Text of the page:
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Of quants and crackers 

"How quants have led us astray," the headline said, and I thought, "What have those Dionne girls been up to now?"

But it turns out the article was not about the Canadian sisters at all. Here's an excerpt:

"Over the past three decades, many fields and institutions have witnessed the rise of the quants — that is, the ascent to power of people whose native tongue is numbers and algorithms and systems rather than personal relationships or human intuition. ... Just look at the financial world, where the rise of quantification could concentrate decision-making — and money-making — within a relatively small group of people at a bank's headquarters."

Huh. I'm still wrestling with quarks and now they're throwing quants at me.

 

"The cast is small, mainly keeping to a family of three crackers in the Florida scrub in the early 1870s."

Various authorities say that cracker is a derogatory term for white people, especially for poor, rural whites in the South — and even more especially for poor rural whites in Georgia and Florida. But the characters in Marjorie Kinnan Rawlings's "The Yearling," the novel under discussion, are sympathetic. Wikipedia says that while cracker is generally pejorative, "In reference to a native of Florida or Georgia it is sometimes used in a neutral or positive context and is sometimes used self-descriptively with pride." Much like redneck, which means about the same thing. Most of us know other words that are considered negative unless used by an insider.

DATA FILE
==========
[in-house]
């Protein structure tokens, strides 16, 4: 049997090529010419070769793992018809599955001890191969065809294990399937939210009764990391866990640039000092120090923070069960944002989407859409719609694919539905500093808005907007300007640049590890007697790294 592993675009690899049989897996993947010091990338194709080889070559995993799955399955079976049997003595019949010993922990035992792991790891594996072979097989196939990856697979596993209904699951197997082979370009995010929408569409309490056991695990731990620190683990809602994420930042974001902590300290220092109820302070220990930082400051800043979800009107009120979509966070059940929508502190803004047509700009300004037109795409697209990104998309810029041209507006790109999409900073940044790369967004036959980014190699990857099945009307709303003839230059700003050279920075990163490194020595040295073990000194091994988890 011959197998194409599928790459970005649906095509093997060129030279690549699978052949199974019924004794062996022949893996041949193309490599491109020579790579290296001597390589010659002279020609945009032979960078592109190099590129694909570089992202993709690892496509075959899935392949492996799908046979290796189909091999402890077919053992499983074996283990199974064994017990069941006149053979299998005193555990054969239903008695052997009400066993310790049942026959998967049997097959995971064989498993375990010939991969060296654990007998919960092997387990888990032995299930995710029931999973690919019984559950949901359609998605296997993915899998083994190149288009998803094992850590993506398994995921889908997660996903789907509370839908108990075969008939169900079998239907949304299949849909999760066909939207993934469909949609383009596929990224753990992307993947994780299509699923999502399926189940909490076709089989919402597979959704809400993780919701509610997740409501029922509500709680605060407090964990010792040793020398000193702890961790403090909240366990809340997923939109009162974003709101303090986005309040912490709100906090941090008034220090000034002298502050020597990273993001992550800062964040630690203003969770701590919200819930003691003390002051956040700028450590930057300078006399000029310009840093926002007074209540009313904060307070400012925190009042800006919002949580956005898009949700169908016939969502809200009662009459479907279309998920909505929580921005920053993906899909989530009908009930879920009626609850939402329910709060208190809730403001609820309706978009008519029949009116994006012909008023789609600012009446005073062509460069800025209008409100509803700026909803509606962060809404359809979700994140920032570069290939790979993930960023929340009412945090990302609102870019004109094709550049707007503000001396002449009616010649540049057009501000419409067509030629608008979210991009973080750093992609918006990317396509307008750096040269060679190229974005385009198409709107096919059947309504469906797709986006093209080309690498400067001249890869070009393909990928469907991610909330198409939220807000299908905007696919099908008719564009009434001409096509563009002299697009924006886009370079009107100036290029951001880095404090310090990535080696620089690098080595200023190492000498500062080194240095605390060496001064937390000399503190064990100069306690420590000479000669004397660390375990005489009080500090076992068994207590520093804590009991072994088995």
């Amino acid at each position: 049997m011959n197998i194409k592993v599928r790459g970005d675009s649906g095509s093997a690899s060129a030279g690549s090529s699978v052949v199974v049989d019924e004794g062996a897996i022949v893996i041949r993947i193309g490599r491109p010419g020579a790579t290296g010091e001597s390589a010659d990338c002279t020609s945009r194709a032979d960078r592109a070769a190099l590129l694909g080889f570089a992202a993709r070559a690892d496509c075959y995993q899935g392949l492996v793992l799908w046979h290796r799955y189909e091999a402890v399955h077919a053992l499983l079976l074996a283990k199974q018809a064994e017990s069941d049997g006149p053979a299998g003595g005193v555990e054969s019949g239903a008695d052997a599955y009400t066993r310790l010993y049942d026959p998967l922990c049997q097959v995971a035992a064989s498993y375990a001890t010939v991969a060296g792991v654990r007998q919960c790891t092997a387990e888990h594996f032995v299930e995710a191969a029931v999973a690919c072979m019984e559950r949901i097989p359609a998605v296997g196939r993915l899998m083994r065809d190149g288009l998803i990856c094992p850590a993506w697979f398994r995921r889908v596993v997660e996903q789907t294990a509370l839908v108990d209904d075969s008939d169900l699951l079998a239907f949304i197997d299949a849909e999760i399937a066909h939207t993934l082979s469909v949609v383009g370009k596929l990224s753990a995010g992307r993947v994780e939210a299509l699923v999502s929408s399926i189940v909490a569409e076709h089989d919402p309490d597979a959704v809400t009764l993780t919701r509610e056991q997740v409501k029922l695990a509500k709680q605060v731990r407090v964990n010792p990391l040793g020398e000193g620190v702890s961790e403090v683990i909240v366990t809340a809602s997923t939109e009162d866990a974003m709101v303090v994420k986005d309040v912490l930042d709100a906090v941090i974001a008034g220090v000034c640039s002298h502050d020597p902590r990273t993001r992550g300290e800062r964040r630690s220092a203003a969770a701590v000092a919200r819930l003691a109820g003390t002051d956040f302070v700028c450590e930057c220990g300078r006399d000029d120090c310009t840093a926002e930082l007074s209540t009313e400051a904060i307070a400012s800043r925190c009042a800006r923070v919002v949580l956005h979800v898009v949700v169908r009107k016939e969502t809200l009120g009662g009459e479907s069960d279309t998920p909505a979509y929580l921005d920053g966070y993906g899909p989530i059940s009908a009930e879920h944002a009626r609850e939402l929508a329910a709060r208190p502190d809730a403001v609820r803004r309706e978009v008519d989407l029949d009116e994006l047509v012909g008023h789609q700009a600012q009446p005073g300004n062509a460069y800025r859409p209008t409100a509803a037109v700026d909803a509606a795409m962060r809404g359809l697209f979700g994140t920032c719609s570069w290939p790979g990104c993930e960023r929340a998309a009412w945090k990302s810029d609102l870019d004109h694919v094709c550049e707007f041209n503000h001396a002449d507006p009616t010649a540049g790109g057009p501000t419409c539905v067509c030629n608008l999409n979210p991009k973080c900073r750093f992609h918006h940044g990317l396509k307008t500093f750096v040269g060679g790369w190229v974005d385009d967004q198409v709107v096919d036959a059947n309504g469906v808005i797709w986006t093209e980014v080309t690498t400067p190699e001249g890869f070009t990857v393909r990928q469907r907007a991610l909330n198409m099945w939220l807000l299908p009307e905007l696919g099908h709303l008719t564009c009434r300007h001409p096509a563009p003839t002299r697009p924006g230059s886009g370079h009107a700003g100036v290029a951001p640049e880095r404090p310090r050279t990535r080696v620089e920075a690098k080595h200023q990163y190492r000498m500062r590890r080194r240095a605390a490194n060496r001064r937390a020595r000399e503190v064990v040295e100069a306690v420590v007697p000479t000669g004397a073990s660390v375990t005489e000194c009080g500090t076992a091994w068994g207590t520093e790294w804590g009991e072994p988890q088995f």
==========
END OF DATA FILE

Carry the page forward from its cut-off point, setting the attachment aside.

Lauren Groff writes in Harper's magazine that "Nobody knows how the name [cracker] arose — perhaps as a bastardization of 'Quaker,' or as a reference to the bullwhips they cracked when herding cattle or the corn they cracked to make cereal, or from some name the Seminoles bestowed on them. ..." I hope Jimmy had something to do with it. He so loved cracking corn. I was largely indifferent.

Old-timers can remember when Atlanta did not have a major-league baseball team. Instead, it had a minor-league team, a member of the old Southern Association, where it competed against the Little Rock Travelers (now known as the Arkansas Travelers). For more than half a century, Atlanta's baseball team was called the Atlanta Crackers.

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